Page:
For a lot of people, spring fever is a bit too literal—it means seasonal allergies. With plant pollen already afloat in much of the United States, many allergy sufferers are stocking their medicine cabinets with antihistamines, which control symptoms but can cause drowsiness, dizziness, and dry mouth.
“Many of my patients are tired of the side effects of antihistamines,” says Randy J. Horwitz, M.D., Ph.D., medical director of the University of Arizona’s Program in Integrative Medicine, who’s board-certified in allergy and clinical immunology. And allergy shots can be expensive and time-consuming (not to mention the fact that they cause several deaths each year from adverse reactions). Here Horwitz has helped us put together an all-natural five-part plan for overcoming your allergies that includes supplements and self-care strategies.
1. Keep Your Nose Clean
It sounds gross, looks funny, and, well, who needs one more hygiene regimen when you can barely remember to floss? But nasal irrigation is one of the best things you can do to reduce congestion and other allergy symptoms. In fact, Horwitz says nasal irrigation “can be a godsend to anyone with chronic allergies or sinus problems.”
The goal of nasal irrigation is to use saltwater to rinse irritating pollen grains and mucus from your nasal passages. Although you can use a cup or rubber syringe, the classic implement is the neti pot, an ancient Indian device that resembles an Aladdin’s lamp (see page 19). Fill the pot with a solution of 1 cup filtered warm water and 1/4 teaspoon salt, tilt your head to the left, press the spout into your right nostril, pour the water in (water should trickle out your left nostril), and repeat on the other side. It can take a few tries to get the hang of it, but daily use can make a big difference in your symptoms.
2. Fight With Your Fork
Since allergic reactions typically involve inflammation, it makes sense to avoid foods that encourage this process. Horwitz recommends cutting back on saturated fats (in red meat, dairy, and other animal products) and replacing them with at least three weekly servings of omega-3 fatty acids (in foods such as flaxseed, walnuts, and salmon), which have anti-inflammatory properties.
Your diet can influence allergies in another way: If you’re allergic to certain plant pollens, you can also suffer symptoms if you eat foods containing similar proteins. Typical offenders include bananas, melons, apples, carrots, pears, and potatoes.
Several studies have shown a link between stress and allergy symptoms—potentially a vicious cycle, since allergies also no doubt cause stress. Likewise, research suggests that relaxation techniques, such as guided imagery, hypnosis, and even laughter, can decrease your body’s reaction to allergens; Horwitz’s patients have had particularly good success with hypnosis.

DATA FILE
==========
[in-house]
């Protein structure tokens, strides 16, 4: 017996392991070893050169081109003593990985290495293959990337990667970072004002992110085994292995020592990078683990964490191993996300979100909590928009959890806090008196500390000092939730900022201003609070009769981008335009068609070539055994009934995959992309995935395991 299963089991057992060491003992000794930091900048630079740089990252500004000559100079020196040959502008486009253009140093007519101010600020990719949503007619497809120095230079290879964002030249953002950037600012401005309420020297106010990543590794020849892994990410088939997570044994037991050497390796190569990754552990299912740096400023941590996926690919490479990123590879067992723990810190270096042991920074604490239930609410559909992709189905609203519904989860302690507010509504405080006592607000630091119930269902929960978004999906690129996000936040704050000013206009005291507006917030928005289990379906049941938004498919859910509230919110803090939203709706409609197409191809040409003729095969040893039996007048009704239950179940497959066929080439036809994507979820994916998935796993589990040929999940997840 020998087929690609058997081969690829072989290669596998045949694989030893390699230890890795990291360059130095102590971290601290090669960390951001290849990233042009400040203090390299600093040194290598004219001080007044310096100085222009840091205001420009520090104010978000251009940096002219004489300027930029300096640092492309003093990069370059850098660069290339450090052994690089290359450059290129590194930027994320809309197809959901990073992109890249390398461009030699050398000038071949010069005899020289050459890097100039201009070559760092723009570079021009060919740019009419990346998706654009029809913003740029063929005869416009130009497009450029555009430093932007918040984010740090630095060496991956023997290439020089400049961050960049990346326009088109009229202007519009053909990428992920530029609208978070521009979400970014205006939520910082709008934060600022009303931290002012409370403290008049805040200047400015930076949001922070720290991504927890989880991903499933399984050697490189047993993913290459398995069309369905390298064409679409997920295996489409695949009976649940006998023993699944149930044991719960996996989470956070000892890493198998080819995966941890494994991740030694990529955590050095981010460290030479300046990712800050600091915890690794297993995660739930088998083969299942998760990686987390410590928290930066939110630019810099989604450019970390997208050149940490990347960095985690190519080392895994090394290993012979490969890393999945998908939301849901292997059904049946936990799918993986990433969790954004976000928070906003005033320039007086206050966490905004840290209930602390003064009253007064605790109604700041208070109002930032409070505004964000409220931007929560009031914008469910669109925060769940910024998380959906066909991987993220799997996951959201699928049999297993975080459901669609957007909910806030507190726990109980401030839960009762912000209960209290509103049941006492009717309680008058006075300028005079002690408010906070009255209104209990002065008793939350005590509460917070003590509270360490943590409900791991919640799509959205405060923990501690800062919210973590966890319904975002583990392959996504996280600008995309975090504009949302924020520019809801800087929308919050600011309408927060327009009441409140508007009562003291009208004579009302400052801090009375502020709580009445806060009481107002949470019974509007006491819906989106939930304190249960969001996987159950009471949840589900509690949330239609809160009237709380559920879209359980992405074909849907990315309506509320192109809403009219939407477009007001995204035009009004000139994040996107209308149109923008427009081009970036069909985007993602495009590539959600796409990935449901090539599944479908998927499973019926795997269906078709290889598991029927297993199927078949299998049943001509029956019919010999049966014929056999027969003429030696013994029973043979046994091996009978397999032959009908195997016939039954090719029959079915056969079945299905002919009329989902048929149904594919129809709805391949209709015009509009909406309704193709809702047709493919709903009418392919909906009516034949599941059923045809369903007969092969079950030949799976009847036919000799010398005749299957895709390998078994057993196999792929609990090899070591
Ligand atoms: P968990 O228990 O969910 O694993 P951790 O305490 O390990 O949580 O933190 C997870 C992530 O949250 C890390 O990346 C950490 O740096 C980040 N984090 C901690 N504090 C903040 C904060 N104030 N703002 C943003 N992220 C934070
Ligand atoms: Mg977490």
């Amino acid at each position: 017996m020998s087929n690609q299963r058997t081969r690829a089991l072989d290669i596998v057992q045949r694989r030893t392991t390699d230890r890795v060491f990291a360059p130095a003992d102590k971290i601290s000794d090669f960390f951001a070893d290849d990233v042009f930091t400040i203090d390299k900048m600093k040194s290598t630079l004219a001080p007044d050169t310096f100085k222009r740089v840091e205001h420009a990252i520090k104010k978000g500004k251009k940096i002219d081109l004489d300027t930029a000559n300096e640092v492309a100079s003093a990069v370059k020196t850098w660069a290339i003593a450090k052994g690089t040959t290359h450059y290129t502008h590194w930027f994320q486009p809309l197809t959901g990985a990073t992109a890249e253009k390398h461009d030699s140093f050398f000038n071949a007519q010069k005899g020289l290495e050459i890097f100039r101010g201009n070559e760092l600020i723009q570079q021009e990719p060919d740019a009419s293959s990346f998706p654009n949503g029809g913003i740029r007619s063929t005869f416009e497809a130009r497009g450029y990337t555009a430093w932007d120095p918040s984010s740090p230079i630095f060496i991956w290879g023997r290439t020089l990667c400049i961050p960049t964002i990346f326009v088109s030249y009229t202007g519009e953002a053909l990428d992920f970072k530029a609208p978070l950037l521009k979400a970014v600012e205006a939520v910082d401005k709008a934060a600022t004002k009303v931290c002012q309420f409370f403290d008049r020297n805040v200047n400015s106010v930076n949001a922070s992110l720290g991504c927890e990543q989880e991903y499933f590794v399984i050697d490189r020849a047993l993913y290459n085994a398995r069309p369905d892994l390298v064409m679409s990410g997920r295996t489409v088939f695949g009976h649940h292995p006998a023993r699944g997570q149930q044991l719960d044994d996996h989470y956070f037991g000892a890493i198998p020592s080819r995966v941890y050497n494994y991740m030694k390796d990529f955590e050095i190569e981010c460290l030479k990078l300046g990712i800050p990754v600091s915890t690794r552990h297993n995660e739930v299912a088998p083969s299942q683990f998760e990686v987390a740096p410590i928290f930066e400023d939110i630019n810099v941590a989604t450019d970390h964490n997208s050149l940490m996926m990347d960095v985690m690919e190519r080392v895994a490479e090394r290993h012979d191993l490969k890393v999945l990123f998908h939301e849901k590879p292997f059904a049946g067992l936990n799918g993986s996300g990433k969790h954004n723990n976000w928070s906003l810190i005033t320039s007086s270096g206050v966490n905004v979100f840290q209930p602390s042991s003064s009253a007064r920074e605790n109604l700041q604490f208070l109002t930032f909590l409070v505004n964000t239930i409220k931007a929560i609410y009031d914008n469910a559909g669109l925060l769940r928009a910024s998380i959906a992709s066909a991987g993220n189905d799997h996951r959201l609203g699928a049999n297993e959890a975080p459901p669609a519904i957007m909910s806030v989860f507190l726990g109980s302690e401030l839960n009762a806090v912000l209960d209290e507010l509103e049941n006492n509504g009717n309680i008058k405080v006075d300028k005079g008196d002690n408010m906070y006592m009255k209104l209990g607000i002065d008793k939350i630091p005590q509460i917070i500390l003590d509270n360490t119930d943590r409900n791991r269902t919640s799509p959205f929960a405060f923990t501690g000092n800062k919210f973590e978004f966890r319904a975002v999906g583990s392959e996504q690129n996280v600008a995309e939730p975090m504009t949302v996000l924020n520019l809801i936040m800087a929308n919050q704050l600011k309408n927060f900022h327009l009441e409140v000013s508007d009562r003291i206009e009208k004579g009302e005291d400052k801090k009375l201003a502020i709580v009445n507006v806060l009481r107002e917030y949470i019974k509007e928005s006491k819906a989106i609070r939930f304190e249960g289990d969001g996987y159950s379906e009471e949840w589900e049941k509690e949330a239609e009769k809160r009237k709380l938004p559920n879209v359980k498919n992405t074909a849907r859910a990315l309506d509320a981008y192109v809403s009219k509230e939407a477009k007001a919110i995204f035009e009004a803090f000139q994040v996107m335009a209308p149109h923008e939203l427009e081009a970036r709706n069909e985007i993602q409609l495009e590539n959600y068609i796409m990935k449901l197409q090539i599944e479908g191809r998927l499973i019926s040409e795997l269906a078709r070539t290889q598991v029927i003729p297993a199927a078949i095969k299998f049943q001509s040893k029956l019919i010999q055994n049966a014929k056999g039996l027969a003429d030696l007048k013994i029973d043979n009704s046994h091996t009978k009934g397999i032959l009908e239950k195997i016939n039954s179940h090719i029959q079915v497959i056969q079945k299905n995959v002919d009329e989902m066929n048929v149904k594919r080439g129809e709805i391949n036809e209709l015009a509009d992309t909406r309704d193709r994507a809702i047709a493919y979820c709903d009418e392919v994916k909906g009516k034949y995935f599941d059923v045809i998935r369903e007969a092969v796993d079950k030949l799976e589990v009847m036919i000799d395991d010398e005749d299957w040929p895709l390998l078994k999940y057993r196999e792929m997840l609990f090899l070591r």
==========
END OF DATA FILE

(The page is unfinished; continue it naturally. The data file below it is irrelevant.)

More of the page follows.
4. Supplement Smartly
When it comes to supplements and herbal remedies, several natural choices may work as well as their conventional counterparts, but without side effects.
The newest supplement on the allergy scene is butterbur, an herb that research shows can relieve allergies as well as a prescription drug. Take one 50-mg butterbur tablet three to five times a day during allergy season. A safety note: In its natural form, butterbur contains compounds that can be toxic to the liver. Horwitz stresses that it’s important to use products that remove these compounds, from companies with good quality control; he recommends Petadolex.
Another herb, stinging nettle, hardly sounds soothing, but it has been used for centuries to combat allergies and is thought to slow your body’s production of histamine. The freeze-dried version appears to be most effective; take two to three 300-mg capsules daily from the beginning to the end of allergy season.
Quercetin, an antioxidant compound that’s been shown to prevent the release of histamine more effectively than medication, is a third option. It’s found in apples, onions, and tea, but to fully prevent allergies, take 400 mg of quercetin three times a day, starting a few weeks before allergy season and continuing until the end.
How to choose among these supplements? Horwitz recommends starting with quercetin and then adding stinging nettle if you feel you also need an antihistamine. If you’re not seeing results after a month or so, keep taking quercetin but replace the nettle with butterbur.
5. Explore Homeopathy
One study of patients with seasonal allergies found that those who took homeopathic remedies tailored to match their specific allergies saw their symptoms significantly improve. For results like these, you’ll probably need to see a classical homeopath, who can recommend the proper remedy for your particular symptoms. But if you can’t find a local homeopath, consider taking a combination product such as AllerAide, which contains several ingredients aimed at alleviating symptoms. For itchy eyes, try homeopathic eyedrops, which have been shown to reduce redness and itching.